Third Grade

The third grade BUGS curriculum focuses on the life cycle and heredity. Students learn about variation and how traits are selected for in nature to give an advantage in the survival of the species. The students observe the life cycle of the butterfly and explore local ecology in the native plants garden. The year culminates in a debate over solutions to habitat loss in monarch butterflies and the Florida panther. In math, third grade students learn about area, and students will put this into practice in the garden using the method of square foot gardening.

 

October: Square Foot Gardening

Students learn the method of square foot gardening. They measure and partition the raised beds into boxes. They make a sample garden plan on paper with appropriately spaced plants for the method.

November: Traits and Heredity

Students learn about variation in traits within a species, using dogs and birds as examples. They are introduced to the idea of natural selection and conduct a simulation to show how certain traits may be selected for over time. They see how a change in the environment can create new pressure to select for different traits. They plant different members of the Brassica family to see the variation in traits that farmers have selected for.

December: Water Cycle

Students model the movement of water across Earth’s surfaces. They learn the importance of evaporation and precipitation in purifying water and making it available for plants and animals. They discuss irrigation in the garden and harvest available fall crops.

January: Oak Woodlands

Students use puppets to tell the story about how an oak tree grows over time and all the other animals that depend on it for life. They consider the importance of keystone species and predict the future of the schoolyard and the oak trees on it. They learn how to build a compost pile.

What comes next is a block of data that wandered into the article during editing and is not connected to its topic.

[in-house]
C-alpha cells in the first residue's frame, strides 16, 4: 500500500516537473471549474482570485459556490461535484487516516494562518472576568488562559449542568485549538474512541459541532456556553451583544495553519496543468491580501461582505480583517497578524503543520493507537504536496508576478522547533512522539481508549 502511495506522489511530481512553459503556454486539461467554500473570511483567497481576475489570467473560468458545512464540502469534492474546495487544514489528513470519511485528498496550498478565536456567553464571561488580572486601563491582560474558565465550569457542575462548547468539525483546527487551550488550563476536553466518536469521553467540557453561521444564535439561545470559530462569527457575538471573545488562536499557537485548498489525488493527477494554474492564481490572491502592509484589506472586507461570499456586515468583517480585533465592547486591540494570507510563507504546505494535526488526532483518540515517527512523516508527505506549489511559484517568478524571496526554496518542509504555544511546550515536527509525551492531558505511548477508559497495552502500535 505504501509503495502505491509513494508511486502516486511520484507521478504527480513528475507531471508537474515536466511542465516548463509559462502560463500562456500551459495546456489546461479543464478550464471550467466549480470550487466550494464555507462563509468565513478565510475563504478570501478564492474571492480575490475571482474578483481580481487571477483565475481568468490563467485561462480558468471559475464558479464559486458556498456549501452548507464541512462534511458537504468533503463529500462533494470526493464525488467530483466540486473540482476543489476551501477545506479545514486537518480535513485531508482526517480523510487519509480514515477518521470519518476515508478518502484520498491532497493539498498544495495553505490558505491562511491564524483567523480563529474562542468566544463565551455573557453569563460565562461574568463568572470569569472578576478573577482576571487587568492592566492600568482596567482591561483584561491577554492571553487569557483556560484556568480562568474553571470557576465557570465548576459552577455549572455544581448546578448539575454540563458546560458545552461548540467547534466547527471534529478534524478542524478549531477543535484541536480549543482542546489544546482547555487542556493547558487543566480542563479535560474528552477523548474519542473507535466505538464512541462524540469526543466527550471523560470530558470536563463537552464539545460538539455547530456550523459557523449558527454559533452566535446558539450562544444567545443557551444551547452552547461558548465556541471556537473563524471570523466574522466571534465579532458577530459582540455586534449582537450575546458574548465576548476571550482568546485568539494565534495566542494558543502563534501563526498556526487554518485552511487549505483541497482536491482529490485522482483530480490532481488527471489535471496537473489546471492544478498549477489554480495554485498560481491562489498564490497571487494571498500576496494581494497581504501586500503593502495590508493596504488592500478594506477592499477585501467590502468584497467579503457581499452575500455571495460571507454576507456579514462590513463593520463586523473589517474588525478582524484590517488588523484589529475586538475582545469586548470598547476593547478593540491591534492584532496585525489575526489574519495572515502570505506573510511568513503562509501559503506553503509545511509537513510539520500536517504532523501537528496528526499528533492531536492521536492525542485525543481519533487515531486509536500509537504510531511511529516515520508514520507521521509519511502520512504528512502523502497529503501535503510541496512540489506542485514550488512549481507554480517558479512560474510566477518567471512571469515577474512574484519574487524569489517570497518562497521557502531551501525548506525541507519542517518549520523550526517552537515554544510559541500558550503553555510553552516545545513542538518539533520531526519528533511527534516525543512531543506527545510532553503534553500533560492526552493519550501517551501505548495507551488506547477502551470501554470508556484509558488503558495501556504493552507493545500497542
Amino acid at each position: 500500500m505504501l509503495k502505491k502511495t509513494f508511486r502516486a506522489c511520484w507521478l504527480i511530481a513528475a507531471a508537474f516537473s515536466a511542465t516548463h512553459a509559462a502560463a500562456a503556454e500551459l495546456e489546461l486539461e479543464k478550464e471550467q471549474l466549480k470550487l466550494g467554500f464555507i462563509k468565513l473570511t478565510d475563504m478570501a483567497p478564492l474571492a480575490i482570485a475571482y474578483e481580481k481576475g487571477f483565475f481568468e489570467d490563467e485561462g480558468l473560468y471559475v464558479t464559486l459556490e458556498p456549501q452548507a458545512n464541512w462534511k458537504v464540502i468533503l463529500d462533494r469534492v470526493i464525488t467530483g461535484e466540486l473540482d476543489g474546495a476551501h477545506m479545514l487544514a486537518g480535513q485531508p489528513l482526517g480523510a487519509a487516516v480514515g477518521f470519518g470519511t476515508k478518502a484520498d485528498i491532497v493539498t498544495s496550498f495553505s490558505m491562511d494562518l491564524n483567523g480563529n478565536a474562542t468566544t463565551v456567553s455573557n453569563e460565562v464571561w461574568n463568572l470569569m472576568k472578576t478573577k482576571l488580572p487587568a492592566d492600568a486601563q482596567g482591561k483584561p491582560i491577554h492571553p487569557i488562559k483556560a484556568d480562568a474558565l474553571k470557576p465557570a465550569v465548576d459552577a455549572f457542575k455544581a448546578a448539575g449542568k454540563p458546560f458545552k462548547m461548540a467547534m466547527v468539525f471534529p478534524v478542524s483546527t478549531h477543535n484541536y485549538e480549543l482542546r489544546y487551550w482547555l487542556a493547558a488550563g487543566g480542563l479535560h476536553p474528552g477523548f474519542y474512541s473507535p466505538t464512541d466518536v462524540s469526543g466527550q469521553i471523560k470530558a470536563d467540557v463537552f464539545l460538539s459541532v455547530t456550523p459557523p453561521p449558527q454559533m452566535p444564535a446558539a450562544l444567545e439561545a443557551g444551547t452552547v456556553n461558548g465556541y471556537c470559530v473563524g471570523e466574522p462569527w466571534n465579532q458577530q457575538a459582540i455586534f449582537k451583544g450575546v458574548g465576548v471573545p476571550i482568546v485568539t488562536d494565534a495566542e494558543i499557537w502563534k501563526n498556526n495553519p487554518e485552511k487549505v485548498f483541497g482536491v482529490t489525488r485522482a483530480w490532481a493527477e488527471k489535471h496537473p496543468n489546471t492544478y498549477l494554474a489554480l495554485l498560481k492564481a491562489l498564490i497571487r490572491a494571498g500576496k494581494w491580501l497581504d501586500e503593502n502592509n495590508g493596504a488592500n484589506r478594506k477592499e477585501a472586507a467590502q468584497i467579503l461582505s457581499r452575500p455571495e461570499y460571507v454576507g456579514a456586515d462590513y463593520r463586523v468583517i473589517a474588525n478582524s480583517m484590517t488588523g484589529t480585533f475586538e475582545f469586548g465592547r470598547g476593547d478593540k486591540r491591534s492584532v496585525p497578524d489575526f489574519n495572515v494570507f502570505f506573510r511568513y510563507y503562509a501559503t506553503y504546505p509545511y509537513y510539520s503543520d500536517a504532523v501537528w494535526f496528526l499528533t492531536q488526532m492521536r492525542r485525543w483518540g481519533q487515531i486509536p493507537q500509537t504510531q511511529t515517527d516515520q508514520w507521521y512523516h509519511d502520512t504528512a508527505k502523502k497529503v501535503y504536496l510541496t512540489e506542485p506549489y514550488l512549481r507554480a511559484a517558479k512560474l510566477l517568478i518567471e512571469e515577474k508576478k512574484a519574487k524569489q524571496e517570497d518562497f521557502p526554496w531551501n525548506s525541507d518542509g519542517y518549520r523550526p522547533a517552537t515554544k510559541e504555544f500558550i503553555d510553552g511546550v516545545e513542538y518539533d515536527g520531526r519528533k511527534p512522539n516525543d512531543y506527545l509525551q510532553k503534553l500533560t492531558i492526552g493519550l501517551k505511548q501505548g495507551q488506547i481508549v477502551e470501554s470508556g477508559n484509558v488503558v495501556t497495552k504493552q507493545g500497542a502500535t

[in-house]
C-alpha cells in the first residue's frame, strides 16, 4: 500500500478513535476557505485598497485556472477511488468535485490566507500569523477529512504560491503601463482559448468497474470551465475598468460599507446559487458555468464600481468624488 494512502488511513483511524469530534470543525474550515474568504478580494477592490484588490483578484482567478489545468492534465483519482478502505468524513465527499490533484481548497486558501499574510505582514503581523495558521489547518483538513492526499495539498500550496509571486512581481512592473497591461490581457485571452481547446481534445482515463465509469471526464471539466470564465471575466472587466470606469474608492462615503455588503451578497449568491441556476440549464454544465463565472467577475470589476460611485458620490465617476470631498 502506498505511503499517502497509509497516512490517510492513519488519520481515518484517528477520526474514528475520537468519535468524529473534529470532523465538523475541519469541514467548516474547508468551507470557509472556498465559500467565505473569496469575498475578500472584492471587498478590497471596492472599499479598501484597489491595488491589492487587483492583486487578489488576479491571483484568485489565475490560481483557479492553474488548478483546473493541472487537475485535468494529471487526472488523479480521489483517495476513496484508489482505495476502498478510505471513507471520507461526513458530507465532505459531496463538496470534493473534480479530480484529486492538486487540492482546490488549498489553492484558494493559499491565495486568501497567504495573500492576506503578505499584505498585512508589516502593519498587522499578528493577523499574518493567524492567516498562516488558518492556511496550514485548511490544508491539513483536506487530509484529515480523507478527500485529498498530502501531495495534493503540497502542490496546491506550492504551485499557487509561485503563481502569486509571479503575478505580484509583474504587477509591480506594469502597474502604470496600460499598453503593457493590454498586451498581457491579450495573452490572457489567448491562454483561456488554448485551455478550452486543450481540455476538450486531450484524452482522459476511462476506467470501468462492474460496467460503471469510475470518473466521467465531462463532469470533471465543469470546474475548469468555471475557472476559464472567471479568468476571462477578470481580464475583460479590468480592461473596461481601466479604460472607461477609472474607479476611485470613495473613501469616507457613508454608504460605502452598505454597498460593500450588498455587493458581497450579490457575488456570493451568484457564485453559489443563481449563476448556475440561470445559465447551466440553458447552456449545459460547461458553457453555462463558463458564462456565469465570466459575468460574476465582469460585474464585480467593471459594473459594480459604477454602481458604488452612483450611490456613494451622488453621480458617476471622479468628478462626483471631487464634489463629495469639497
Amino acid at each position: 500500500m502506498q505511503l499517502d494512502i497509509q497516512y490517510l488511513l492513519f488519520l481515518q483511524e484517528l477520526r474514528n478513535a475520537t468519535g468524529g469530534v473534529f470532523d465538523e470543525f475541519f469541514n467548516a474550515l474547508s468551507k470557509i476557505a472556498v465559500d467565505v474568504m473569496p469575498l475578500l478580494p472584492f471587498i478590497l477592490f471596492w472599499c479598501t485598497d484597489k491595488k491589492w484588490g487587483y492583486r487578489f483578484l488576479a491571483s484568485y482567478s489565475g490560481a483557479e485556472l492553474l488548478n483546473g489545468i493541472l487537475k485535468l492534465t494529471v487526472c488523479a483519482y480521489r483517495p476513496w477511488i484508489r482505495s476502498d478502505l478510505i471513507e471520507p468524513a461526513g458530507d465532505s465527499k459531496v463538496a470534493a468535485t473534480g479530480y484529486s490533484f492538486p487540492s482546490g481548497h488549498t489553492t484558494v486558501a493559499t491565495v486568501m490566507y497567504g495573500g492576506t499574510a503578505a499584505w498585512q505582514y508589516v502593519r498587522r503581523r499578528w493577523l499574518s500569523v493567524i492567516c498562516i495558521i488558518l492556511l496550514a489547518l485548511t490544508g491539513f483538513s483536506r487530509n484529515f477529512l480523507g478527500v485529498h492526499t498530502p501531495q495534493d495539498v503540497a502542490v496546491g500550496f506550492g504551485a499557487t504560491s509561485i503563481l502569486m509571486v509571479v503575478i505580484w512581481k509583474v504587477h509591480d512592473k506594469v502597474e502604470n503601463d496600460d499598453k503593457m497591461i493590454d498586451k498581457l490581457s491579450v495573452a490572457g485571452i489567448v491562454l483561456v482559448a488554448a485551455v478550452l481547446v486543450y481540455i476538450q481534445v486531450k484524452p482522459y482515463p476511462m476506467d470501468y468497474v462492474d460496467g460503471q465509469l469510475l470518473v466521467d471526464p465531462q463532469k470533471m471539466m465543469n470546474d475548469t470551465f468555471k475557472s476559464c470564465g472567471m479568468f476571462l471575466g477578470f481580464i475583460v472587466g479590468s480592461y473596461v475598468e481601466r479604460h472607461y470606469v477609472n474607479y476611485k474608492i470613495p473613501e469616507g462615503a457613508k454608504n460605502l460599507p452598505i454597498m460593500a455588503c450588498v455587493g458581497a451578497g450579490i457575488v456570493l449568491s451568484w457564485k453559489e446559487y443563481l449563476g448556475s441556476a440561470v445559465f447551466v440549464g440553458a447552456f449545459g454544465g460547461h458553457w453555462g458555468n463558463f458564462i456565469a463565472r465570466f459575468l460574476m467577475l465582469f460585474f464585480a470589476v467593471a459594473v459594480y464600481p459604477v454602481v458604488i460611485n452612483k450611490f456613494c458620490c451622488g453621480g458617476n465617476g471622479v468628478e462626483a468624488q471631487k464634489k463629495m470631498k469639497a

February: California Ecosystems

Students play a game to learn how energy is passed through an ecosystem. They explore the ecosystems represented in the native plants garden to explore species diversity and how each plant has adaptations that make it well suited to live in that zone. They inspect the compost bins for decomposers and plan their spring gardens.

March: Chickens

Students watch the dissection of an unfertilized egg and perform various tests on egg properties. They enjoy a visit from backyard chickens to learn about flock behavior, variation in traits, artificial selection, and how chickens can be helpful in the garden. They plant their spring gardens.

April: Butterflies

Students grow butterflies from larva to pupa to adult in their classrooms. They learn about the parts and adaptations of a butterfly, as well as metamorphosis and migration. Students explore an interpretive trail about how habitat loss and restoration affects migrating butterflies. They add wildflowers to the native plants garden.

May: Harvest

Students harvest their crops and prepare food. They close the beds for summer dormancy and add plants to the native garden. They paint rocks for the native plants garden to leave as a legacy to the school.

June: Interdependence

Students participate in a model of biological magnification to see how every changes at the bottom of the food chain accumulate in predators. In a town hall format, students take on the roles of diverse community members to debate a proposal to reintroduce the Florida panther to their local environment.

Optional Field Trip: Wunderlich Park Ecosystems Hike

Students experience and document the characteristics of the different ecosystems they pass though as they hike at Wunderlich Park in Woodside. They learn about local flora and fauna and the history of land use in the county.